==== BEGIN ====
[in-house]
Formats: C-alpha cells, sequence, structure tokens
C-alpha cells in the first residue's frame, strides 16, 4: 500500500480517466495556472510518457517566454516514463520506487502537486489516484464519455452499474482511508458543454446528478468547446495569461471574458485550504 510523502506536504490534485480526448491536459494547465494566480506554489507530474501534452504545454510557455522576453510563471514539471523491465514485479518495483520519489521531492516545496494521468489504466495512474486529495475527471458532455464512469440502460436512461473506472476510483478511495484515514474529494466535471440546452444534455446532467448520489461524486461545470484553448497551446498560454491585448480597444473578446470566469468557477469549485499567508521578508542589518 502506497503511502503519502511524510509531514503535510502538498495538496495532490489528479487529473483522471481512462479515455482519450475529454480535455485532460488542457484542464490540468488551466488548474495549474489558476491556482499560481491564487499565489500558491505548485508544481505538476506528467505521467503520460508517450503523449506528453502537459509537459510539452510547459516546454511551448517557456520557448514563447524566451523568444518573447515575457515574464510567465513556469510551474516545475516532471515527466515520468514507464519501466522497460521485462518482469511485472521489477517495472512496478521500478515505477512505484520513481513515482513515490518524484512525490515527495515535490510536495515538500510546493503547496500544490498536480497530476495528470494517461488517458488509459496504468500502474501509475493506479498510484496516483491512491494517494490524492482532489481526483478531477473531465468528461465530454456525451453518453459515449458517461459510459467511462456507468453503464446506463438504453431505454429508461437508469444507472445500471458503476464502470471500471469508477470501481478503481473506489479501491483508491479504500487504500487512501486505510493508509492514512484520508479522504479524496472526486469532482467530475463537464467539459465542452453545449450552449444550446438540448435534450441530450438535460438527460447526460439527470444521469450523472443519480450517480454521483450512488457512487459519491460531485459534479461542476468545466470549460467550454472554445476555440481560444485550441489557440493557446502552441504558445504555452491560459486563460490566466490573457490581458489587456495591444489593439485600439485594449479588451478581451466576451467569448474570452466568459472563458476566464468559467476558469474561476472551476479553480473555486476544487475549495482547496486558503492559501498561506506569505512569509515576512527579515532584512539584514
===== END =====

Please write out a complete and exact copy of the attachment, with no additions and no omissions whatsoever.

[in-house]
Formats: C-alpha cells, sequence, structure tokens
C-alpha cells in the first residue's frame, strides 16, 4: 500500500480517466495556472510518457517566454516514463520506487502537486489516484464519455452499474482511508458543454446528478468547446495569461471574458485550504 510523502506536504490534485480526448491536459494547465494566480506554489507530474501534452504545454510557455522576453510563471514539471523491465514485479518495483520519489521531492516545496494521468489504466495512474486529495475527471458532455464512469440502460436512461473506472476510483478511495484515514474529494466535471440546452444534455446532467448520489461524486461545470484553448497551446498560454491585448480597444473578446470566469468557477469549485499567508521578508542589518 502506497503511502503519502511524510509531514503535510502538498495538496495532490489528479487529473483522471481512462479515455482519450475529454480535455485532460488542457484542464490540468488551466488548474495549474489558476491556482499560481491564487499565489500558491505548485508544481505538476506528467505521467503520460508517450503523449506528453502537459509537459510539452510547459516546454511551448517557456520557448514563447524566451523568444518573447515575457515574464510567465513556469510551474516545475516532471515527466515520468514507464519501466522497460521485462518482469511485472521489477517495472512496478521500478515505477512505484520513481513515482513515490518524484512525490515527495515535490510536495515538500510546493503547496500544490498536480497530476495528470494517461488517458488509459496504468500502474501509475493506479498510484496516483491512491494517494490524492482532489481526483478531477473531465468528461465530454456525451453518453459515449458517461459510459467511462456507468453503464446506463438504453431505454429508461437508469444507472445500471458503476464502470471500471469508477470501481478503481473506489479501491483508491479504500487504500487512501486505510493508509492514512484520508479522504479524496472526486469532482467530475463537464467539459465542452453545449450552449444550446438540448435534450441530450438535460438527460447526460439527470444521469450523472443519480450517480454521483450512488457512487459519491460531485459534479461542476468545466470549460467550454472554445476555440481560444485550441489557440493557446502552441504558445504555452491560459486563460490566466490573457490581458489587456495591444489593439485600439485594449479588451478581451466576451467569448474570452466568459472563458476566464468559467476558469474561476472551476479553480473555486476544487475549495482547496486558503492559501498561506506569505512569509515576512527579515532584512539584514